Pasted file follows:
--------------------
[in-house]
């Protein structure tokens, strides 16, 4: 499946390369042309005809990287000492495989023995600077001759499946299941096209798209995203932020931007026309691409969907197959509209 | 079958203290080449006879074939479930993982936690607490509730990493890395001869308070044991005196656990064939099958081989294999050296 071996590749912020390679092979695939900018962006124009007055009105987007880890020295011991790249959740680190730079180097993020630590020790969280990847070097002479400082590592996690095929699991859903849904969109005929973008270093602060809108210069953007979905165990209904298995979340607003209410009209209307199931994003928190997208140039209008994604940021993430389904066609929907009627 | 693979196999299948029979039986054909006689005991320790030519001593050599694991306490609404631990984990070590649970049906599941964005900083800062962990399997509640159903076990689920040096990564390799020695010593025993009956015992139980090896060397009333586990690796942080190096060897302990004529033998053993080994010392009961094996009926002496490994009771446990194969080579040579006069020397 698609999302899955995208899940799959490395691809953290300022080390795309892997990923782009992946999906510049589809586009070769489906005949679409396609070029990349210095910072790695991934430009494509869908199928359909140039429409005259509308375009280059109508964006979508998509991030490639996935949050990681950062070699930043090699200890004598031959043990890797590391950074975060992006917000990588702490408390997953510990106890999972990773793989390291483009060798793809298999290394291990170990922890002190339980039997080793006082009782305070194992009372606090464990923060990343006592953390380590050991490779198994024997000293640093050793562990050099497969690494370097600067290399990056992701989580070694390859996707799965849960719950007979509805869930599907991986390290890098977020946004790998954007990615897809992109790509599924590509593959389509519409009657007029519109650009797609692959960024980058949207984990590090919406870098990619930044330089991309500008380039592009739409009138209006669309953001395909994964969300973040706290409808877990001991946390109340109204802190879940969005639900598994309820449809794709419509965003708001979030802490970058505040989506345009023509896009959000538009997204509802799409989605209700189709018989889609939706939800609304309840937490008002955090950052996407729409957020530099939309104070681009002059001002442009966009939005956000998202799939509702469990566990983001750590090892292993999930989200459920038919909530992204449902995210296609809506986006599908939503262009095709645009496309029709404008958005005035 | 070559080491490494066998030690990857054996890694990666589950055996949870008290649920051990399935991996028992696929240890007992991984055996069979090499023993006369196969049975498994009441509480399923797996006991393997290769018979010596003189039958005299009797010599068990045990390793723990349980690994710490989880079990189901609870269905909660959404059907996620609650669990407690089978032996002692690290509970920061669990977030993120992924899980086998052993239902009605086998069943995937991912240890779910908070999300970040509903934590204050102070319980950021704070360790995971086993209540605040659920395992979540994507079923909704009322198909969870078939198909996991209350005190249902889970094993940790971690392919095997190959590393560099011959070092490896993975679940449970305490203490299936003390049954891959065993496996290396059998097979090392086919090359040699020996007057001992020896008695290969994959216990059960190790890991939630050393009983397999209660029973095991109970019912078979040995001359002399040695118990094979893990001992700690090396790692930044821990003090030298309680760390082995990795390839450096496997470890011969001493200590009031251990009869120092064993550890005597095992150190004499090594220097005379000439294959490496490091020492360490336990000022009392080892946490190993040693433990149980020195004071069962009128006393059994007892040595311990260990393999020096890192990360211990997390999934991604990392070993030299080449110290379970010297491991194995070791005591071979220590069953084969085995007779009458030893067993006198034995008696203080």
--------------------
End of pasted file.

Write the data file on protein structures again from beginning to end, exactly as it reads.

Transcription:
[in-house]
């Protein structure tokens, strides 16, 4: 499946390369042309005809990287000492495989023995600077001759499946299941096209798209995203932020931007026309691409969907197959509209 | 079958203290080449006879074939479930993982936690607490509730990493890395001869308070044991005196656990064939099958081989294999050296 071996590749912020390679092979695939900018962006124009007055009105987007880890020295011991790249959740680190730079180097993020630590020790969280990847070097002479400082590592996690095929699991859903849904969109005929973008270093602060809108210069953007979905165990209904298995979340607003209410009209209307199931994003928190997208140039209008994604940021993430389904066609929907009627 | 693979196999299948029979039986054909006689005991320790030519001593050599694991306490609404631990984990070590649970049906599941964005900083800062962990399997509640159903076990689920040096990564390799020695010593025993009956015992139980090896060397009333586990690796942080190096060897302990004529033998053993080994010392009961094996009926002496490994009771446990194969080579040579006069020397 698609999302899955995208899940799959490395691809953290300022080390795309892997990923782009992946999906510049589809586009070769489906005949679409396609070029990349210095910072790695991934430009494509869908199928359909140039429409005259509308375009280059109508964006979508998509991030490639996935949050990681950062070699930043090699200890004598031959043990890797590391950074975060992006917000990588702490408390997953510990106890999972990773793989390291483009060798793809298999290394291990170990922890002190339980039997080793006082009782305070194992009372606090464990923060990343006592953390380590050991490779198994024997000293640093050793562990050099497969690494370097600067290399990056992701989580070694390859996707799965849960719950007979509805869930599907991986390290890098977020946004790998954007990615897809992109790509599924590509593959389509519409009657007029519109650009797609692959960024980058949207984990590090919406870098990619930044330089991309500008380039592009739409009138209006669309953001395909994964969300973040706290409808877990001991946390109340109204802190879940969005639900598994309820449809794709419509965003708001979030802490970058505040989506345009023509896009959000538009997204509802799409989605209700189709018989889609939706939800609304309840937490008002955090950052996407729409957020530099939309104070681009002059001002442009966009939005956000998202799939509702469990566990983001750590090892292993999930989200459920038919909530992204449902995210296609809506986006599908939503262009095709645009496309029709404008958005005035 | 070559080491490494066998030690990857054996890694990666589950055996949870008290649920051990399935991996028992696929240890007992991984055996069979090499023993006369196969049975498994009441509480399923797996006991393997290769018979010596003189039958005299009797010599068990045990390793723990349980690994710490989880079990189901609870269905909660959404059907996620609650669990407690089978032996002692690290509970920061669990977030993120992924899980086998052993239902009605086998069943995937991912240890779910908070999300970040509903934590204050102070319980950021704070360790995971086993209540605040659920395992979540994507079923909704009322198909969870078939198909996991209350005190249902889970094993940790971690392919095997190959590393560099011959070092490896993975679940449970305490203490299936003390049954891959065993496996290396059998097979090392086919090359040699020996007057001992020896008695290969994959216990059960190790890991939630050393009983397999209660029973095991109970019912078979040995001359002399040695118990094979893990001992700690090396790692930044821990003090030298309680760390082995990795390839450096496997470890011969001493200590009031251990009869120092064993550890005597095992150190004499090594220097005379000439294959490496490091020492360490336990000022009392080892946490190993040693433990149980020195004071069962009128006393059994007892040595311990260990393999020096890192990360211990997390999934991604990392070993030299080449110290379970010297491991194995070791005591071979220590069953084969085995007779009458030893067993006198034995008696203080």